In 1894, noting the deterioration in the Declaration, the State Department sealed it and the Constitution between two glass plates and locked them in a safe or steel case in the basement, apparently along with the Bill of Rights. There they lay, except on rare occasions, unobserved and in darkness for a quarter of a century. In 1921, in response to a Presidential Executive order, which reflected the findings of a special committee, the Department, though it retained control of the Bill of Rights, relinquished the Constitution and Declaration to the Library of Congress, where they could receive expert care and be safely exhibited to the public.

Coolidges, Putnam
In February 1924 President and Mrs. Calvin Coolidge dedicated the newly completed shrine in the Library of Congress that contained the Constitution and the Declaration of Independence. Dr. Herbert Putnam, Librarian of Congress, is at the left. (National Archives (1924).)

Herbert Putnam, the Librarian, personally made the transfer in a library mail truck, a Model T Ford. At first, he kept the documents in a safe in his office. In 1924, however, he put them on public display on the second floor of the present main building in a bronze-and-marble shrine. Placed over special moisture-absorbing cellulose paper, they were sealed between double panes of insulated plate glass, from which the air was expelled and just under which gelatin film kept out harmful rays of light.

The Constitution and Declaration remained there until December 26, 1941, just 19 days after Japan attacked Pearl Harbor. Packed in acid-free paper and rock wool in a hermetically sealed bronze container, they left Washington by train in a Pullman compartment under Secret Service guard en route to the United States Bullion Depository, Fort Knox, Ky. They arrived there the following day and were placed in a vault. Taking advantage of the opportunity, specialists cleaned and restored the documents to the maximum degree. On September 29, 1944, with the approval of the Joint Chiefs of Staff, they were returned to the Library of Congress and on October 1 were reexhibited.

In 1951, based on the results of a long study that the National Bureau of Standards had initiated at the request of the Librarian of Congress to determine the best possible protection from the atmosphere, insects, mold, and light, each of the six leaves of the two instruments were sealed in separate cases fitted with glass and special filters that screened out damaging light rays. The helium atmosphere was inert and properly humidified.

In December 1952 the two documents were transported in wooden boxes atop mattresses in an armored troop carrier under military escort to their permanent home, the National Archives Building. It had been completed in 1935 as the repository for official governmental records, which are under the jurisdiction of the National Archives and Records Service of the General Services Administration. A special hall had been designed to safeguard and exhibit the most famous of the Nation's documents. The Bill of Rights had already been shipped to the National Archives Building from the State, War, and Navy Building in 1938; during the interim, it was not permanently displayed.

The Charters of Freedom

Still enshrined at the National Archives Building today, along with thousands of other priceless national records, are the parchment copies of the Declaration, Constitution, and Bill of Rights. The massive bronze doors at the Constitution Avenue entrance to the building lead to the circular Exhibition Hall. At its rear center stands a marble shrine containing the Declaration; the first and fourth, or signature, pages of the Constitution; and the Bill of Rights. Every Constitution Day (September 17) the first four pages of the Constitution are all displayed together in a portable exhibit case in the center of the rotunda.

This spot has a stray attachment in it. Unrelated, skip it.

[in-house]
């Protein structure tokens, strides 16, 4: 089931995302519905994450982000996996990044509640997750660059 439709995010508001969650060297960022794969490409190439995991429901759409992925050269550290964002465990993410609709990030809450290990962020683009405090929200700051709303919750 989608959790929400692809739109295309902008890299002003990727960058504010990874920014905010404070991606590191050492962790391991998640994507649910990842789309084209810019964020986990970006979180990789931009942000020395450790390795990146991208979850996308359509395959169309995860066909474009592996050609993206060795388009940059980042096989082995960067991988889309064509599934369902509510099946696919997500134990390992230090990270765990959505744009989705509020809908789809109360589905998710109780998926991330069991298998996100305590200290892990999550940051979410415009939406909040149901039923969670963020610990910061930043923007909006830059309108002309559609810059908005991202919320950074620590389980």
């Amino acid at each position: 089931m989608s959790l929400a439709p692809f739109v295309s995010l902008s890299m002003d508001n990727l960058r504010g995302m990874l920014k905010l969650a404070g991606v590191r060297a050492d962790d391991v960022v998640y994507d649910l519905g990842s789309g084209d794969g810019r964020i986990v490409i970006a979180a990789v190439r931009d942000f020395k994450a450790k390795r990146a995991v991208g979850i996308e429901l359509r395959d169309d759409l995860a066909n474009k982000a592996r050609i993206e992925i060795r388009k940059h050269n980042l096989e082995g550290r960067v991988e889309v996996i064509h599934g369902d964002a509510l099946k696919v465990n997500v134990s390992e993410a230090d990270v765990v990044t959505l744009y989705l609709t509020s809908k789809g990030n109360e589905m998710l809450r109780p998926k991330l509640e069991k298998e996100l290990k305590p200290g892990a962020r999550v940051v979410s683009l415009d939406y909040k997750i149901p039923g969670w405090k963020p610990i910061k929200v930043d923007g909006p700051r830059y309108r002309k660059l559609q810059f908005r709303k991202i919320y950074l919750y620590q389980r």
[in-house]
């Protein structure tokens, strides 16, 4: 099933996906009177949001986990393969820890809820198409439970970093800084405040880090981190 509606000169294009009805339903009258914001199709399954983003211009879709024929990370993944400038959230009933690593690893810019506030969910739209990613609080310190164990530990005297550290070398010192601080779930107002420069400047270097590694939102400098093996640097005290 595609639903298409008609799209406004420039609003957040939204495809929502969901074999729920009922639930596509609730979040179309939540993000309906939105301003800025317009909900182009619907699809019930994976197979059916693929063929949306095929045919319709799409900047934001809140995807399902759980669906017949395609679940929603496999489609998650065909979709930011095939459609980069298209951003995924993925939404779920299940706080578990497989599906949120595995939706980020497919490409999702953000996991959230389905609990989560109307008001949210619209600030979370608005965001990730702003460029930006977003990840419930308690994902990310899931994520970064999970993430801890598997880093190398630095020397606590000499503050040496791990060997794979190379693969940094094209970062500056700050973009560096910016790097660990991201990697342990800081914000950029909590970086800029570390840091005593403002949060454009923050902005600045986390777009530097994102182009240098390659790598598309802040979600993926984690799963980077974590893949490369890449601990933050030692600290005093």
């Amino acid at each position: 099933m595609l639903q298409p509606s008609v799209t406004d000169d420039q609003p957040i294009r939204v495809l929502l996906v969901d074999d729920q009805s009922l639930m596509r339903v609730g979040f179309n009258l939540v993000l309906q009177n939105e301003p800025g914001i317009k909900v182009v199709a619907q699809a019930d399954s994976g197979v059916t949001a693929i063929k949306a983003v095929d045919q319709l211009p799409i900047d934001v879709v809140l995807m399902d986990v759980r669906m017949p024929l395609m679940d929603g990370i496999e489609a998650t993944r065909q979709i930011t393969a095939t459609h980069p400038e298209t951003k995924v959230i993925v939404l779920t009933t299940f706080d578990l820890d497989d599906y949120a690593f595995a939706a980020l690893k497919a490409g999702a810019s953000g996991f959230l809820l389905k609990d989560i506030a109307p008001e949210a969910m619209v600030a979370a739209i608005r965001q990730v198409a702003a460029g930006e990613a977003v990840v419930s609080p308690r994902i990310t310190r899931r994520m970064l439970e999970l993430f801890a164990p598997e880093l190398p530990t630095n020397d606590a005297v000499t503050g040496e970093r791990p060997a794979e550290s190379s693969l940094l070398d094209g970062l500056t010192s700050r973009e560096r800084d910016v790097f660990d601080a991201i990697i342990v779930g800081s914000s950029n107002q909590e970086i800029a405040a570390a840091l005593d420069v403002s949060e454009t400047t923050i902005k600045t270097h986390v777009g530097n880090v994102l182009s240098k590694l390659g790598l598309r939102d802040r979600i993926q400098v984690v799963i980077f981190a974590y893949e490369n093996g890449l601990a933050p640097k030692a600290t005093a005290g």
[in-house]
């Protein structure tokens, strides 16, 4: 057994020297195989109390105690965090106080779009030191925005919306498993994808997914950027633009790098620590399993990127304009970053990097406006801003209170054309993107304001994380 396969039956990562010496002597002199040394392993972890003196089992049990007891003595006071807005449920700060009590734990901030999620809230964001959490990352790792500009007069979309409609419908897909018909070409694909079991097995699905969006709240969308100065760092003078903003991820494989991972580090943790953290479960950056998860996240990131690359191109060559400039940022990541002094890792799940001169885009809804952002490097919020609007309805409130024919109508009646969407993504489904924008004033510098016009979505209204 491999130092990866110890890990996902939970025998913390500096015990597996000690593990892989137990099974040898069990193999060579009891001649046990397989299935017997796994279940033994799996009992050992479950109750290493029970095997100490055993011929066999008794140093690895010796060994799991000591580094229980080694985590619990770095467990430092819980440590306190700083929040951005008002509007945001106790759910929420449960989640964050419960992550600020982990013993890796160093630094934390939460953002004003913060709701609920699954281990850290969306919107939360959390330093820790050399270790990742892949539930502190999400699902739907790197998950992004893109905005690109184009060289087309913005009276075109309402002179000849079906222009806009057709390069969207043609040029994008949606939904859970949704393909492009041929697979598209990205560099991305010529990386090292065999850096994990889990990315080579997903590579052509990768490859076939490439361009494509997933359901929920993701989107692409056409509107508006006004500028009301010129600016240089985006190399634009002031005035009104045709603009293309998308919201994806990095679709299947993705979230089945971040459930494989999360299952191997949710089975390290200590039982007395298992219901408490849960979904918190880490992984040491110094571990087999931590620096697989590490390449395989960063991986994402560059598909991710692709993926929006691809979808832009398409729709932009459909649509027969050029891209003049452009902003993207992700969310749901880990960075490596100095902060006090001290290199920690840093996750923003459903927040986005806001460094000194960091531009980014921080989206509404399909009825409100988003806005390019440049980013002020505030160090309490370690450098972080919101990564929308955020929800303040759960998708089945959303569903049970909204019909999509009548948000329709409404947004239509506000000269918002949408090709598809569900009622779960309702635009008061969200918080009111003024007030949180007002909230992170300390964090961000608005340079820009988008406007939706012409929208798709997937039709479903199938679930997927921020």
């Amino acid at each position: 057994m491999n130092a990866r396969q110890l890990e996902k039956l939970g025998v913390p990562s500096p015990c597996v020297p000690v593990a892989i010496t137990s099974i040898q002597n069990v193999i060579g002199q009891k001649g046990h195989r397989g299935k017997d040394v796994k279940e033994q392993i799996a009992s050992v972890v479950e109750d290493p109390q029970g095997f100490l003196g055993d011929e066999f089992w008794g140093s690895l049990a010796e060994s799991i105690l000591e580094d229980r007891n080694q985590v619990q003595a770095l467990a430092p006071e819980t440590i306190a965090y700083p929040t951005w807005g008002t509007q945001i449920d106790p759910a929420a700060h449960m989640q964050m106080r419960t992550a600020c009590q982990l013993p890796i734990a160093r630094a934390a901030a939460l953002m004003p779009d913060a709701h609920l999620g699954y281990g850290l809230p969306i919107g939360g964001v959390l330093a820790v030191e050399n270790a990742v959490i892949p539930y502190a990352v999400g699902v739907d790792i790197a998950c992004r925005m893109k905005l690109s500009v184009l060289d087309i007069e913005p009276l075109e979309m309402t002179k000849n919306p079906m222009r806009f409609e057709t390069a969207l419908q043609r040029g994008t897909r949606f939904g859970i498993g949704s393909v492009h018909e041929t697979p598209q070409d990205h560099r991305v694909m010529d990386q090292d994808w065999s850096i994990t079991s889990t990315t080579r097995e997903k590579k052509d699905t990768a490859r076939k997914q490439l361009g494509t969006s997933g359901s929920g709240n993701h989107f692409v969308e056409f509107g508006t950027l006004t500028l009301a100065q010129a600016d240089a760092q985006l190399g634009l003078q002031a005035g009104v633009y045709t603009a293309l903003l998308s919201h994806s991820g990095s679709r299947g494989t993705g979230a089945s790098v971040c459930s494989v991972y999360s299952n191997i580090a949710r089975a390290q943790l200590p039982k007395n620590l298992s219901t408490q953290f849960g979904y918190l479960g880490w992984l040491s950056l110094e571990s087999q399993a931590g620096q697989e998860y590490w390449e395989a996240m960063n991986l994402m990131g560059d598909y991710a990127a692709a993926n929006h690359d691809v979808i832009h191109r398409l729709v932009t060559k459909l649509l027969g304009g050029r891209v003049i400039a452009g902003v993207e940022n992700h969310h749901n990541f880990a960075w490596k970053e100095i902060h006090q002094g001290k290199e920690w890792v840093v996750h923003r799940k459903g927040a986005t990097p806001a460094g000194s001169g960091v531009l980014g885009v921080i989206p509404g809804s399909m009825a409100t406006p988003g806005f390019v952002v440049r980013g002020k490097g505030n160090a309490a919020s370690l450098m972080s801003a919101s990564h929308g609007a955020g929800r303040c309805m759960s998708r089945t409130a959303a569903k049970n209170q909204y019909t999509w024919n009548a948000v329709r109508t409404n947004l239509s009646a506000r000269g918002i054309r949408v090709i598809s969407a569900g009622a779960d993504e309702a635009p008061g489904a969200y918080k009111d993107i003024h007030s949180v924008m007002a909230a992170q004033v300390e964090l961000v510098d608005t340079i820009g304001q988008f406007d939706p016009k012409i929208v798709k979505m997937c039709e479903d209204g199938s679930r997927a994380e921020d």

National Archives Building
National Archives Building, where the Constitution reposes today. (National Park Service (Boucher, 1975).)

At other times, the second and third pages, as well as the rarely displayed fifth and last page of the Constitution (known as the "Resolution of Transmittal to the Continental Congress"), are safeguarded in the vault below. On the fifth page, signed by Washington, he detailed the steps required for adoption of the new plan of Government, including the ratification process.

The Bill of Rights on display, which lists the first 12 proposed constitutional amendments, only the last 10 of which the States ratified, is the enrolled parchment copy of the congressional resolution of September 25, 1789, engrossed by House Clerk William Lambert. Thirteen other parchment copies, differing only in such details as handwriting, capitalization, and lineation, were transmitted to the States for ratification; only a few of these have survived.

When not exhibited, the Nation's most precious documents are secured in a fireproof, shockproof, bombproof vault, which is constructed of steel and reinforced concrete and is located below the shrine under the floor of Exhibition Hall. An electrical mechanism automatically lowers them into the vault and raises them back to their positions in the shrine. Other machinery then closes a massive lid of metal and concrete over the vault. These mechanisms can be activated in the event of danger; and, during a power failure, may be operated manually.

Along both sides of the bulwark charters is a "Formation of the Union" display. It consists of documents illustrating the evolution of the U.S. Government from 1774 until 1791. Included are the Articles of Association (1774), the Articles of Confederation (1778), the Treaty of Paris (1783), and Washington's inaugural address (1789).

On each wall above the exhibit is a mural. In one, Jefferson and the drafting committee are presenting the Declaration to John Hancock, President of the Continental Congress. In the other, James Madison, accompanied by various members of the Constitutional Convention, is submitting the Constitution to George Washington, the Convention's presiding officer.

Barry Faulkner's mural depicting Madison and 23 Convention delegates submitting the Constitution to Washington, president of the Convention. (National Archives.)

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Last Updated: 29-Jul-2004